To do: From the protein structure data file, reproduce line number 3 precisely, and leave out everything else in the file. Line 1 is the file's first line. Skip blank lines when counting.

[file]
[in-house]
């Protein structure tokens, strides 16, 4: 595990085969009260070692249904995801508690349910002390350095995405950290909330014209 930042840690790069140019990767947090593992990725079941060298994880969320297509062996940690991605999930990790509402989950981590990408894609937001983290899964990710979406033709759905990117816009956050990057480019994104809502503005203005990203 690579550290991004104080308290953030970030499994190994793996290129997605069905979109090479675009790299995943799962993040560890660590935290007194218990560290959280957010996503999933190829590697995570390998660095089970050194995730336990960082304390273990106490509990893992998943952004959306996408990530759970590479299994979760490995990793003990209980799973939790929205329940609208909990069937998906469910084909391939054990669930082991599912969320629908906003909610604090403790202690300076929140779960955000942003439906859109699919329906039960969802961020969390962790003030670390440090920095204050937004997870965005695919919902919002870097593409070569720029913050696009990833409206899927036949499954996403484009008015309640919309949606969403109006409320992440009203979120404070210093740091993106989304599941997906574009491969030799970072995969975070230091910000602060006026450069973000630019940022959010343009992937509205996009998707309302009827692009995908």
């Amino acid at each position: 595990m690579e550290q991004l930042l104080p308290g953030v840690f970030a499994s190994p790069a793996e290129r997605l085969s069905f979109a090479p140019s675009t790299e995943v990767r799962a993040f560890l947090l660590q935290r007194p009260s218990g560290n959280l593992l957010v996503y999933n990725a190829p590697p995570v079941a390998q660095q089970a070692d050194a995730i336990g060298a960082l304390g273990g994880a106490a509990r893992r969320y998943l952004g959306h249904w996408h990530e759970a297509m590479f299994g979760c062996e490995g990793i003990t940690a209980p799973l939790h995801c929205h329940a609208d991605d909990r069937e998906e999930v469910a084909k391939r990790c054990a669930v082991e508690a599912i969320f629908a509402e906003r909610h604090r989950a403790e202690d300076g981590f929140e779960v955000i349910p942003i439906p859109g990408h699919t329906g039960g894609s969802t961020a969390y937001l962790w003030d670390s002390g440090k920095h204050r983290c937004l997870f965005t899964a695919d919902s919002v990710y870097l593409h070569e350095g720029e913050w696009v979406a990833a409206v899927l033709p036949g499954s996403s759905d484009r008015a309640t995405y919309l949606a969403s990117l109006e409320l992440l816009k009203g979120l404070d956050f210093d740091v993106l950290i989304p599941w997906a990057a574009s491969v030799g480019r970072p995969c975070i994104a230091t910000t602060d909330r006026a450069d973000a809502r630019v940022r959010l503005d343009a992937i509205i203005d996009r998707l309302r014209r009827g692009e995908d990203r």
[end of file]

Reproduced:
């Amino acid at each position: 595990m690579e550290q991004l930042l104080p308290g953030v840690f970030a499994s190994p790069a793996e290129r997605l085969s069905f979109a090479p140019s675009t790299e995943v990767r799962a993040f560890l947090l660590q935290r007194p009260s218990g560290n959280l593992l957010v996503y999933n990725a190829p590697p995570v079941a390998q660095q089970a070692d050194a995730i336990g060298a960082l304390g273990g994880a106490a509990r893992r969320y998943l952004g959306h249904w996408h990530e759970a297509m590479f299994g979760c062996e490995g990793i003990t940690a209980p799973l939790h995801c929205h329940a609208d991605d909990r069937e998906e999930v469910a084909k391939r990790c054990a669930v082991e508690a599912i969320f629908a509402e906003r909610h604090r989950a403790e202690d300076g981590f929140e779960v955000i349910p942003i439906p859109g990408h699919t329906g039960g894609s969802t961020a969390y937001l962790w003030d670390s002390g440090k920095h204050r983290c937004l997870f965005t899964a695919d919902s919002v990710y870097l593409h070569e350095g720029e913050w696009v979406a990833a409206v899927l033709p036949g499954s996403s759905d484009r008015a309640t995405y919309l949606a969403s990117l109006e409320l992440l816009k009203g979120l404070d956050f210093d740091v993106l950290i989304p599941w997906a990057a574009s491969v030799g480019r970072p995969c975070i994104a230091t910000t602060d909330r006026a450069d973000a809502r630019v940022r959010l503005d343009a992937i509205i203005d996009r998707l309302r014209r009827g692009e995908d990203r």